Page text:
I want to avoid this. If I have one hope for my life, it’s to prevent it from happening.  There is one simple problem, though- I don’t know how. How the hell do I know what I want? I’m an 18-year-old boy. I should want to skip class, get drunk, and spend way too long and way too much money to get a piece of paper. But I don’t want any of that. I want to see the country and the world. I want to fly jet planes, I want to be president. I want to drive a nice car, have a nice house, and have a hot wife. I want everything society as a whole say a short white kid from West Virginia can’t have. I don’t want to be another subject of the “man.” I want to be special.  I’m going to go for it. If I fail, I can lie on my deathbed and smile, saying “Hey, at least I tried.” You should too.

America’s Pastime

In thinking about what to write my second post about, I’ve decided to take an approach slightly different than the family dynamic theme in the first and talk about another prominent feature of my life- sports. I love sports. All sports. Any sport. The sport where they sweep off the ice with the brooms in the Winter Olympics is awesome to me, as well as the more obscure practice of Ferret Legging. I have favorites though, none more so than Baseball.

The sport of baseball has not been good to me, at all- playing wise(I once endured an 0-22 little league season) or fan wise. Being born and raised in North Central West Virginia, the only Major League team with any proximity to my home is the Pittsburgh Pirates. If you’ve watched literally any of the Senior Circuit at any time between now and say, 1992(!!!), you know the Pittsburgh Pirates are the definition of futility. For the past two seasons the Bucs have been in contention for both the playoffs and a winning tally deep into the season, only to absolutely decimate those chances with no roster changes from the winning baseball formula in the dawn of the season. How can this happen, you say? It’s because they’re the Pirates. They have now set the record for most consecutive losing seasons in the history of American professional sports, which is considerably surprising after watching THIS team. I have been in a very one sided relationship with the Pirates for as long as I can remember (it’s constantly take-take-take my emotional stability with them,) with few bright spots.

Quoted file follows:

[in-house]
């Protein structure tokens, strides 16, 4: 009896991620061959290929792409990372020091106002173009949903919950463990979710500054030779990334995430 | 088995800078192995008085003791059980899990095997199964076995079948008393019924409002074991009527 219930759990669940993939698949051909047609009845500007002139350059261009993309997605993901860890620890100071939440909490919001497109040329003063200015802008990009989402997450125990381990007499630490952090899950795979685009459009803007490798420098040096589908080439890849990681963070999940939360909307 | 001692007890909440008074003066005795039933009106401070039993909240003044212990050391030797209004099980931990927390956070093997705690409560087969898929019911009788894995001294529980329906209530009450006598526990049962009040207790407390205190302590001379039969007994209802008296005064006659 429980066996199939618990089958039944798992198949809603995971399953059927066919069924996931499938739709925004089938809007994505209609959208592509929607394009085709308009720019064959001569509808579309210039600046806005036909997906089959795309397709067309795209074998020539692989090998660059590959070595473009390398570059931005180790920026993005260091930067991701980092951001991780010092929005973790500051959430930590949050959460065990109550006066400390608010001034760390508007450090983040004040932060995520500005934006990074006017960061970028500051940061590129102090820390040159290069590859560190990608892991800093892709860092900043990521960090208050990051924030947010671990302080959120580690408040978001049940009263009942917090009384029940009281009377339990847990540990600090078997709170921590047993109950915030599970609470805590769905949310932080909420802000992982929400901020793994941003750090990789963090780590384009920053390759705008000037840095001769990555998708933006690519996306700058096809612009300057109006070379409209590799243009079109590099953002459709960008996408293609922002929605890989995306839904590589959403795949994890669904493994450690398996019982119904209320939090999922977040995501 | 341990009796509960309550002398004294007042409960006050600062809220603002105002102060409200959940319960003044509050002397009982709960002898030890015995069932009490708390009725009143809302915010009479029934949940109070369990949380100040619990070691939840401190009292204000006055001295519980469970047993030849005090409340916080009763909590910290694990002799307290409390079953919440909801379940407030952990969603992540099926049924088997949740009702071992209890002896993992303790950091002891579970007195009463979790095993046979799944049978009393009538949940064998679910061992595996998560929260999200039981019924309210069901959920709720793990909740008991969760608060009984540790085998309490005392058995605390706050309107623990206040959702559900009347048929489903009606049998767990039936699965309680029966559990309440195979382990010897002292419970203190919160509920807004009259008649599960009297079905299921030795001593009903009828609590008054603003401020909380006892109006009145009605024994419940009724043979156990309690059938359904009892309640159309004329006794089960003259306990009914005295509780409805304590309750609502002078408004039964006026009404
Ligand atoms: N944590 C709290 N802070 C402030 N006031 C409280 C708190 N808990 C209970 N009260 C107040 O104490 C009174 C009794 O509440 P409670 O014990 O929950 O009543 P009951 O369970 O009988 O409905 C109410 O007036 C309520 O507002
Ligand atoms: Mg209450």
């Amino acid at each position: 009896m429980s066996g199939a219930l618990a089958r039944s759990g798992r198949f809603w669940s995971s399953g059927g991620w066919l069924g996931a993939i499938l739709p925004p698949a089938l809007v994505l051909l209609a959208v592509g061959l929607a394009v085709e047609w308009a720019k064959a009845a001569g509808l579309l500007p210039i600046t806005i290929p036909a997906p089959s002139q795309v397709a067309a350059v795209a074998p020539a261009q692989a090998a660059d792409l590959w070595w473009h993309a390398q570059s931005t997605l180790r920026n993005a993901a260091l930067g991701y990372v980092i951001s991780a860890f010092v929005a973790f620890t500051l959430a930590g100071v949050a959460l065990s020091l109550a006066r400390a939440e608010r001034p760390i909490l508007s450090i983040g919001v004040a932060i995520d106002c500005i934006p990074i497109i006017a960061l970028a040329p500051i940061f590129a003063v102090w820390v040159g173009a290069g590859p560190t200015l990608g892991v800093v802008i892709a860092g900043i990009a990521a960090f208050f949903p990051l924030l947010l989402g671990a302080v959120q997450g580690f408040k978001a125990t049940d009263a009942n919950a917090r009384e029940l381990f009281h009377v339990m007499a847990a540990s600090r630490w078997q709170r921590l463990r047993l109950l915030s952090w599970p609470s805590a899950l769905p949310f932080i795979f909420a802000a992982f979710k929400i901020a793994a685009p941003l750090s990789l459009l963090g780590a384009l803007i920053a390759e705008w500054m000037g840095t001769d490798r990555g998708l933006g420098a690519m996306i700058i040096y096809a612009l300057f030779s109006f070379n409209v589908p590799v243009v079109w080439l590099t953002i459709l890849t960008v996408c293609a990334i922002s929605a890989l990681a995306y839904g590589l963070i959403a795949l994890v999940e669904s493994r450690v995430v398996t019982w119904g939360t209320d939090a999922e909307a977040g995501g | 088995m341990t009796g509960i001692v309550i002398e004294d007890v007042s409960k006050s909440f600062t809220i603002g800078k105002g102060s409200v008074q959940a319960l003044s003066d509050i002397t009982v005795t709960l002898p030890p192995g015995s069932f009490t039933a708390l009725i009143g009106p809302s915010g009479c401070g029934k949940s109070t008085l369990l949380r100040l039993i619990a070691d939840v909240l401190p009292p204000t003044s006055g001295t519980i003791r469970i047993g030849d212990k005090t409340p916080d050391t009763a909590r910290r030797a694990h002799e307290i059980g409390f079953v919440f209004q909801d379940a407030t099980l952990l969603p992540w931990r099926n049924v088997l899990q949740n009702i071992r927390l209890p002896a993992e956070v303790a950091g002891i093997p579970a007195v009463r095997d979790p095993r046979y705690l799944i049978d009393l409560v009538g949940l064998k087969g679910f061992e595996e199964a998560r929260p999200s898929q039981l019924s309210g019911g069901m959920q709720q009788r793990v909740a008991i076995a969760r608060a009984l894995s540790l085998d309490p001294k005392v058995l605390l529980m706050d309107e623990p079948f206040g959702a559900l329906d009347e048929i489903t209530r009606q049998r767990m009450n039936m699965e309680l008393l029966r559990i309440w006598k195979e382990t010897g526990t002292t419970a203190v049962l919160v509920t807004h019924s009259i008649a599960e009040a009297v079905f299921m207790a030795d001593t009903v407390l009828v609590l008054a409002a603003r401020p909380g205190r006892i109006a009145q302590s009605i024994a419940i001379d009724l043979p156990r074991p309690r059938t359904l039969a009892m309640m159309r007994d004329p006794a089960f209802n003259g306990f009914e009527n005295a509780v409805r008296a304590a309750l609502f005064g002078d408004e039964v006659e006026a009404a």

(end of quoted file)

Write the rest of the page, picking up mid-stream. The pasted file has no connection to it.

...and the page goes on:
The brightest spot of my time with the Pirates was on a dark, gloomy weeknight game in the midst of a 67-95 season in 2006. I had won tickets at my local pharmacy, so my father and I hit the road and trekked the 90 minute drive to PNC park to watch Jack Wilson, Jason Bay, and the rest of the Pirate “stars” (in my young mind) with a crowd of about 5,000. It was late in the game and fittingly, the hometown team was getting destroyed. My spirits dampened by the rain and score, a foul ball was struck down the line. Freddy Sanchez, (eventual batting title winner!) made eye contact with me as he fielded the ball. A few seconds later, it was sitting in my glove. I had just achieved the true American dream, acquiring a ball at a Major League game.

I tell that story for one simple reason- if that ball would have gone to any other person, my love for the Pirates would have been lost. I just couldn’t put up with the mediocrity any longer without a “spark” in the relationship. Heartbreak after heartbreak, the Pirates are finally putting out in this complicated relationship.

A feeling only comparable to the most satisfying sexual satisfaction, the Pirates are leading their division. They also have the most wins in all of baseball. You heard me- all of baseball. History tells us that no team 51-31 through the half-way point in the season has finished under .500. History will be written, no matter the outcome. If failing to come out on top, 21 straight losing seasons will once again enhance the already formidable record of 20 and they will be the first team to do so with such a great first half record. If the team comes out on top, a different story will be told.  The record will be broken, fans will be out in droves, and I will witness the first winning season in my lifetime. The “foul” ball I caught was a symbol of the baseball that had been played for 20 years, and maybe- just maybe, it will finally be fair again.